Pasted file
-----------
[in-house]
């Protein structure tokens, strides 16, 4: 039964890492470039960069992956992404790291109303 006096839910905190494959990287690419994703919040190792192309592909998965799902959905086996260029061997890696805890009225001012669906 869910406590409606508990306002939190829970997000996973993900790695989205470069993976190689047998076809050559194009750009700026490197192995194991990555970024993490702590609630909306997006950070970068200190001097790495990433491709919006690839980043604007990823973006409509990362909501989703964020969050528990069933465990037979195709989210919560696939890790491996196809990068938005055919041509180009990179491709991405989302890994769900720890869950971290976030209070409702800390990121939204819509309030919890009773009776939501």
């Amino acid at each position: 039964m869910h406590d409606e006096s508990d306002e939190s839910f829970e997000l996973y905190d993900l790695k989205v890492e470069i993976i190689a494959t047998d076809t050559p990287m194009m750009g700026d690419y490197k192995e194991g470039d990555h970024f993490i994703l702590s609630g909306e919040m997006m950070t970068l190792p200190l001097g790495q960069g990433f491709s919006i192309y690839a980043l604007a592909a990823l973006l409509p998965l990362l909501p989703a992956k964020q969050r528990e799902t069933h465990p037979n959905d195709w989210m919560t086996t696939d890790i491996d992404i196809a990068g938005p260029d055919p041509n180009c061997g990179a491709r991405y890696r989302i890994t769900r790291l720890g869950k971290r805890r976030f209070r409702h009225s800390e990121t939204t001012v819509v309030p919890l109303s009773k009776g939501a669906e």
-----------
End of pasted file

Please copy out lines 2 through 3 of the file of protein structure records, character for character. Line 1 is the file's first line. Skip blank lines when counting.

């Protein structure tokens, strides 16, 4: 039964890492470039960069992956992404790291109303 006096839910905190494959990287690419994703919040190792192309592909998965799902959905086996260029061997890696805890009225001012669906 869910406590409606508990306002939190829970997000996973993900790695989205470069993976190689047998076809050559194009750009700026490197192995194991990555970024993490702590609630909306997006950070970068200190001097790495990433491709919006690839980043604007990823973006409509990362909501989703964020969050528990069933465990037979195709989210919560696939890790491996196809990068938005055919041509180009990179491709991405989302890994769900720890869950971290976030209070409702800390990121939204819509309030919890009773009776939501």
């Amino acid at each position: 039964m869910h406590d409606e006096s508990d306002e939190s839910f829970e997000l996973y905190d993900l790695k989205v890492e470069i993976i190689a494959t047998d076809t050559p990287m194009m750009g700026d690419y490197k192995e194991g470039d990555h970024f993490i994703l702590s609630g909306e919040m997006m950070t970068l190792p200190l001097g790495q960069g990433f491709s919006i192309y690839a980043l604007a592909a990823l973006l409509p998965l990362l909501p989703a992956k964020q969050r528990e799902t069933h465990p037979n959905d195709w989210m919560t086996t696939d890790i491996d992404i196809a990068g938005p260029d055919p041509n180009c061997g990179a491709r991405y890696r989302i890994t769900r790291l720890g869950k971290r805890r976030f209070r409702h009225s800390e990121t939204t001012v819509v309030p919890l109303s009773k009776g939501a669906e």